This case, however, is making it difficult for government to duck the question. As burial council member Keith Yap noted in moving to reject the latest burial treatment plan that the State Historic Preservation Division presented for Brescia’s site:
“There were a couple of things that came up. One is the septic tank issue. We’re really concerned about that because the property has the propensity for graves on every square foot. We’re really nervous if we approve this plan, that could come up.
“This is a unique property. We believe more [burials] will come up. We felt vertical buffers [over the six burials under the house] are not appropriate.”
Then he delivered the kicker:
”We would only look at a burial treatment plan where the building is not located over the graves.”
And that stance doesn’t leave much wiggle room for Brescia or the state.
Friday, June 5, 2009
Musings: A Question of Rights
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It's ridiculous to think that the dead have any "rights" other than if interred in official county/state cemetaries.
Move 'em. That's what they do in the other states.
Stop being so "tribal".
Regarding the "kicker", Yap and other council members apparently have had a long time to review the plans it seems and finally offerred something of comment. However, if they don't want to review the plan anymore, it seems they take themselves out of the process.
Wouldn't rejection constitute a better statement than we don't want to review it anymore?
id love to have a detailed demographic breakdown of who voted for which of the council persons....we would see the support base for each member; would be very telling
"“Who guarantees anybody they can build?” he asked."
-- i thought there were one or more US Sup Ct cases holding that a landowner has a constitutional right to fair economic use of their land? and how it was / is zoned influenced this much
also, "takings" law is pretty straightforward fyi
anyways, to have a set of "black letter law" HRSs and/or county codes (along with the corresponding internal county and state administrative rules) which have unavoidable and built-in "checks" and protections so that no more human remains along the shore are moved, would not be very hard...and obviously the reason this is not in place is that it would prevent the vast majority of future development within a few hundred yards of kauai's shores
Let's follow the law until we don't agree with the outcome.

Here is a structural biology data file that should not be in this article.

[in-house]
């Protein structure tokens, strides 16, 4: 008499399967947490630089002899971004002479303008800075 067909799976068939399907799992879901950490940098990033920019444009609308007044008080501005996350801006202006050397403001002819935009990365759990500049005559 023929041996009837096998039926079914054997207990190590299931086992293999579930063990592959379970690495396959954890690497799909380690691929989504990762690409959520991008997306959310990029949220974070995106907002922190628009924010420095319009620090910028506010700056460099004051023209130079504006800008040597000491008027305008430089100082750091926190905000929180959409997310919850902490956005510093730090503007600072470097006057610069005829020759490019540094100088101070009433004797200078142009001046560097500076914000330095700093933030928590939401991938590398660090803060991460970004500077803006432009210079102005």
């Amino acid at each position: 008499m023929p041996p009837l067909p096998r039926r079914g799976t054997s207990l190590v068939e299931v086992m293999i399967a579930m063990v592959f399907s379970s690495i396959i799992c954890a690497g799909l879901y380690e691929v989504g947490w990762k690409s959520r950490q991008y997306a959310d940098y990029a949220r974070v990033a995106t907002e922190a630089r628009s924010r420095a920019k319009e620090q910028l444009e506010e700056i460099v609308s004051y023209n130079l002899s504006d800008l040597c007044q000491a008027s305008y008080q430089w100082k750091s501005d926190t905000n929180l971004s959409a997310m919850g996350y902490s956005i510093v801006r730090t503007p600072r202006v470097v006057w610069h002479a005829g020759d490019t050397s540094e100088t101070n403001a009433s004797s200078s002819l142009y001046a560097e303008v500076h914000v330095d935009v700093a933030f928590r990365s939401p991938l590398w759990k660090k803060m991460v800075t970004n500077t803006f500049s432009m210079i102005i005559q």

If a map dated in 1920, during the time when Hawaii was a Territory of the U.S. designates this property as a "cemetery" where and when did this information fall through the cracks and how the hell did Stallone and than Brescia get ownership of a piece of property designated a cemetery in every sense of the word? I don't see vacation rentals being built on designated cemeterys like Punchbowl or Oahu Cemetery. Is it because these are "unmarked" kanaka graves? County and state government officials were incompetent and/or corrupt and this is what we are left with today. There is nothing right about this whole situation and it will only get uglier...wait till his home goes up and people won't want to stay there because the spirits of that aina will make their unhappiness known. Joe will sell to the next clueless buyer and the scenario will repeat itself. There will be no satisfactory resolution as long as the graves are desecrated.
"Is it because these are "unmarked" kanaka graves"
-- unmarked. it happens all over. not that uncommon. the rules on it vary state to state, as does the enforcement
"people won't want to stay there because the spirits of that aina will make their unhappiness known."
-- that assumes they are superstitious. most wealthy people, those who would buy/rent that place, are not superstitious
that 1920 grave map dynamic is very compelling. a title search on that lot would be interesting as to who got their hands on it in the 20's or whenever, and how; and together with a jpeg of that map...would make for a heck of a good blog article
Why haven't the kanaka given this 1920's map to the burial council or others? Seems logical, if it exists....
After the house is finished, people should welcome the occupants with 24/7 festivities on the beach.